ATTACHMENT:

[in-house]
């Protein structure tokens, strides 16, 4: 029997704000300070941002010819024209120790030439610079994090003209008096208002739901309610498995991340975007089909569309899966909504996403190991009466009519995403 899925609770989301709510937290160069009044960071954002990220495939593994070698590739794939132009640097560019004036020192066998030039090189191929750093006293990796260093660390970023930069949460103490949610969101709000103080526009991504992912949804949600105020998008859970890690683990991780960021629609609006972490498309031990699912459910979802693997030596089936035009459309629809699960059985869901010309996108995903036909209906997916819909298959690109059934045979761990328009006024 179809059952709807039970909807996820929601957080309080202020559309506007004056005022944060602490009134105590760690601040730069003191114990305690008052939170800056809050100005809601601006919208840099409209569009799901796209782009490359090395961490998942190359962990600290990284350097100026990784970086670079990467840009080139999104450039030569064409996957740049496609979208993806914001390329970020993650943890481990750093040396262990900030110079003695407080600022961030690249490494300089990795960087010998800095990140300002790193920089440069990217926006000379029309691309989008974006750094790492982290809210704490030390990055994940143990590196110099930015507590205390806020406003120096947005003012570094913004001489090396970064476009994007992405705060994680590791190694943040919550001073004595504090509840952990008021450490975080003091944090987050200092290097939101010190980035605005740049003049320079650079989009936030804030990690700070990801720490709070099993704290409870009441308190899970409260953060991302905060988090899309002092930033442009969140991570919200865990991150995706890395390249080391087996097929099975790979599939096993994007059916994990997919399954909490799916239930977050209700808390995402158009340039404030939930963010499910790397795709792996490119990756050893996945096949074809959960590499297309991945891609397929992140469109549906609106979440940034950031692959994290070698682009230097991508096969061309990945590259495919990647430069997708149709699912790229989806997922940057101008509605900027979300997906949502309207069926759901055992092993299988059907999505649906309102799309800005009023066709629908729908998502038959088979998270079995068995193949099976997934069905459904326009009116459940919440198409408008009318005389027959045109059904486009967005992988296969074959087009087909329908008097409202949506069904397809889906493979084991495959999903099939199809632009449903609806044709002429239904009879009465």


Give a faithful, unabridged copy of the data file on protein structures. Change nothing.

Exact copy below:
[in-house]
């Protein structure tokens, strides 16, 4: 029997704000300070941002010819024209120790030439610079994090003209008096208002739901309610498995991340975007089909569309899966909504996403190991009466009519995403 899925609770989301709510937290160069009044960071954002990220495939593994070698590739794939132009640097560019004036020192066998030039090189191929750093006293990796260093660390970023930069949460103490949610969101709000103080526009991504992912949804949600105020998008859970890690683990991780960021629609609006972490498309031990699912459910979802693997030596089936035009459309629809699960059985869901010309996108995903036909209906997916819909298959690109059934045979761990328009006024 179809059952709807039970909807996820929601957080309080202020559309506007004056005022944060602490009134105590760690601040730069003191114990305690008052939170800056809050100005809601601006919208840099409209569009799901796209782009490359090395961490998942190359962990600290990284350097100026990784970086670079990467840009080139999104450039030569064409996957740049496609979208993806914001390329970020993650943890481990750093040396262990900030110079003695407080600022961030690249490494300089990795960087010998800095990140300002790193920089440069990217926006000379029309691309989008974006750094790492982290809210704490030390990055994940143990590196110099930015507590205390806020406003120096947005003012570094913004001489090396970064476009994007992405705060994680590791190694943040919550001073004595504090509840952990008021450490975080003091944090987050200092290097939101010190980035605005740049003049320079650079989009936030804030990690700070990801720490709070099993704290409870009441308190899970409260953060991302905060988090899309002092930033442009969140991570919200865990991150995706890395390249080391087996097929099975790979599939096993994007059916994990997919399954909490799916239930977050209700808390995402158009340039404030939930963010499910790397795709792996490119990756050893996945096949074809959960590499297309991945891609397929992140469109549906609106979440940034950031692959994290070698682009230097991508096969061309990945590259495919990647430069997708149709699912790229989806997922940057101008509605900027979300997906949502309207069926759901055992092993299988059907999505649906309102799309800005009023066709629908729908998502038959088979998270079995068995193949099976997934069905459904326009009116459940919440198409408008009318005389027959045109059904486009967005992988296969074959087009087909329908008097409202949506069904397809889906493979084991495959999903099939199809632009449903609806044709002429239904009879009465």